Time: Wednesday, September 9, 2:00pm (NOTE SPECIAL DAY)

Speaker: Professor Massimo Fornasier (Technical University of Munich, Germany)

Title: Sparse Mean-Field Optimal Control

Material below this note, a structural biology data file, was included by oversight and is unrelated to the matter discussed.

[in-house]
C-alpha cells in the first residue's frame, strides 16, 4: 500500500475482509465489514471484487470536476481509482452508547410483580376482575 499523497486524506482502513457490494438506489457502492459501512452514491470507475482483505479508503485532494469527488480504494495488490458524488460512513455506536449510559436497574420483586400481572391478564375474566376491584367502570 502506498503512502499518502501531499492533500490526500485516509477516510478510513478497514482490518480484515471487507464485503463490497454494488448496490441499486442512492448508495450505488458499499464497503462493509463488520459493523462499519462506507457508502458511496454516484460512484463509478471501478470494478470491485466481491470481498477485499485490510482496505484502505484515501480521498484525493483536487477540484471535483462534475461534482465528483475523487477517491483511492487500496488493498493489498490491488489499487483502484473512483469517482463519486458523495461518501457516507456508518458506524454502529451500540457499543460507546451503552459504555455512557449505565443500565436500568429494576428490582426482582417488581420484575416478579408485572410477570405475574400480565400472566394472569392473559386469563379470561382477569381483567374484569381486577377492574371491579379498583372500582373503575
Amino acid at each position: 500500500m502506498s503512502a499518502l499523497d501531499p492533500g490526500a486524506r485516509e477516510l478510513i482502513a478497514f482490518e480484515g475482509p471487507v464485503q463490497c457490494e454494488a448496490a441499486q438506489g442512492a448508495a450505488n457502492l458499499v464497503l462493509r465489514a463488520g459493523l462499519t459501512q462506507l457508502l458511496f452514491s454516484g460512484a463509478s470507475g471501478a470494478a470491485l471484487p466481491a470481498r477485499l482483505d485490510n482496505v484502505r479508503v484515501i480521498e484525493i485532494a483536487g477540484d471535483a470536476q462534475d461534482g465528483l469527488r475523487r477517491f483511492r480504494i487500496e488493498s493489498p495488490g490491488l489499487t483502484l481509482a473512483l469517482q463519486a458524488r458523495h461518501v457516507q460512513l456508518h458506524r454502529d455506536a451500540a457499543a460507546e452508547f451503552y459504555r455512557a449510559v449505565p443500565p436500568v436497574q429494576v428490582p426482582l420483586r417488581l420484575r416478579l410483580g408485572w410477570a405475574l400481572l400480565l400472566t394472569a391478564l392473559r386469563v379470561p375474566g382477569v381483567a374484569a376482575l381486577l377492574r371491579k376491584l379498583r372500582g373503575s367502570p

Abstract: Starting with the seminal papers of Reynolds (1987), Vicsek et. al. (1995) Cucker-Smale (2007), there has been a flood of recent works on models of self-alignment and consensus dynamics. Self-organization has been so far the main driving concept. However, the evidence that in practice self-organization does not necessarily occur leads to the natural question of whether it is possible to externally influence the dynamics in order to promote the formation of certain desired patterns. Once this fundamental question is posed, one is also faced with the issue of defining the best way of obtaining the result, seeking for the most “economical” manner to achieve a certain outcome. The first part of this talk precisely addresses the issue of finding the sparsest control strategy for finite dimensional models in order to lead the dynamics optimally towards a given outcome. In the second part of the talk we introduce the rigorous limit process connecting finite dimensional sparse optimal control problems with ODE constraints to an infinite dimensional optimal control problem with a constraint given by a system of ODE for the leaders coupled with a PDE of Vlasov-type, governing the dynamics of the probability distribution of the followers. The technical derivation of the sparse mean-field optimal control is realized by the simultaneous development of the mean- field limit of the equations governing the followers dynamics together with the Gamma-limit of the finite dimensional sparse optimal control problems. Additionally we derive corresponding first order optimality conditions for the infinite dimensional optimal control problem in the form of Hamiltonian flows in the Wasserstein space of probability measures, which correspond to natural limits of the finite dimensional Pontryagin Maximum principles. We conclude the talk by mentioning recent results in sparse optimal control of high-dimensional dynamical systems.

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